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My cell phone was almost dead that morning as we walked up and down the aisles of the Toronto Home Show. I tried to ignore the ringing, but the persistence of one number made me curious and, even though I was talking to an exhibitor, I handed the phone to my husband. He meandered ahead but returned to find me after a few minutes, phone in hand, “You’d better sit down. This police officer knows your mom’s name, your grandfather’s name, where he lived. This is crazy but they found your grandfather’s war medals under the Gardiner. They’ve been looking for a next of kin for weeks.”
Weak in the knees, incredulity rising, my emotions stirred up a series of questions. “Really?” was all I could muster. “He got too many things right for this to be a crank call,” David insisted. But I knew nothing about any missing medals.
Both of my parents had been gone for years. They would have known about the medals, and our family cottage on Georgian Bay housed a lot of old family heirlooms. Perhaps they’d been stolen from there? I remembered there had been a break-in about 10 years ago.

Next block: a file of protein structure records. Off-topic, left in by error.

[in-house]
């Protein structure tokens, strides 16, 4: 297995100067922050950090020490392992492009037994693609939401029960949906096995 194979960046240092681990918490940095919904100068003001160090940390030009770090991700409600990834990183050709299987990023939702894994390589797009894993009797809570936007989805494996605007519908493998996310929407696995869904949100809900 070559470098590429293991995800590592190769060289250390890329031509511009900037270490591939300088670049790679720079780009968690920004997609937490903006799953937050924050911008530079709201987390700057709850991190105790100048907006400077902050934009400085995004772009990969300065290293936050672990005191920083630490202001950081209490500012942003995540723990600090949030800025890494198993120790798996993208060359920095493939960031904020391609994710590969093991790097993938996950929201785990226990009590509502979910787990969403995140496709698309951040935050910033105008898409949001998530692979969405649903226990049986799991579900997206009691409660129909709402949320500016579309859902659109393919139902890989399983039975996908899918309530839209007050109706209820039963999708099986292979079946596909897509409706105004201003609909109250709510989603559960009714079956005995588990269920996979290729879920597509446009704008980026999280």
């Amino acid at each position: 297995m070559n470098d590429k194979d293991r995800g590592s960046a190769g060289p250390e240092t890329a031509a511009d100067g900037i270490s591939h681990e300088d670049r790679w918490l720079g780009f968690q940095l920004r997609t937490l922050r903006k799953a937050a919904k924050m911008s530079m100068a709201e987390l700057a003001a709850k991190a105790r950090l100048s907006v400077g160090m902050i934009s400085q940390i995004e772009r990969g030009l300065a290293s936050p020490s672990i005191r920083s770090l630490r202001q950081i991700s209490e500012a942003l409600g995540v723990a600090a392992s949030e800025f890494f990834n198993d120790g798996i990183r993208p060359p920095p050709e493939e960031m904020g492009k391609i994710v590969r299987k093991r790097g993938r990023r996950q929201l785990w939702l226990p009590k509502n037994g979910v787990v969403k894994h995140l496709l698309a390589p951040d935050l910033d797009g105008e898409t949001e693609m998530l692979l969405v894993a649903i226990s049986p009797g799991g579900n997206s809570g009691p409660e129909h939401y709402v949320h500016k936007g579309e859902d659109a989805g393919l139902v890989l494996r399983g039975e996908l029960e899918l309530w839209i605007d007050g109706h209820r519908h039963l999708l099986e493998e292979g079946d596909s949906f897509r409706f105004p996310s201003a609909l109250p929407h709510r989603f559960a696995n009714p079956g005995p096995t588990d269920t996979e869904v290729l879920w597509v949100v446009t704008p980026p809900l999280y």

Granddad had fought in the First World War. I knew he’d enlisted in 1916 and got injured. As a child, I’d always loved visiting with him. I remember his warmth and friendliness, but also a formalness, perhaps a remnant of his military training. Even at the cottage he always wore dress pants with suspenders, a white shirt and those elastic arm bands men used to wear to keep their shirt sleeves rolled up.
David and I took a moment to process the news, and thought about what to do next. Realizing we were less than a kilometre from the officers’ unit, we decided to head right over. It felt as if we could do nothing else.
Coming through the station-house doors, the officers met us with big smiles and firm handshakes. “A lot of people have been looking for you,” one of the constables said. Luckily, I had a photo of Granddad’s official discharge papers, signed by King George and dated Nov. 11, 1918, on my phone. I’d posted it on social media just before last year’s Remembrance Day to commemorate the 100th anniversary of the war’s end. That photo helped confirm my identity.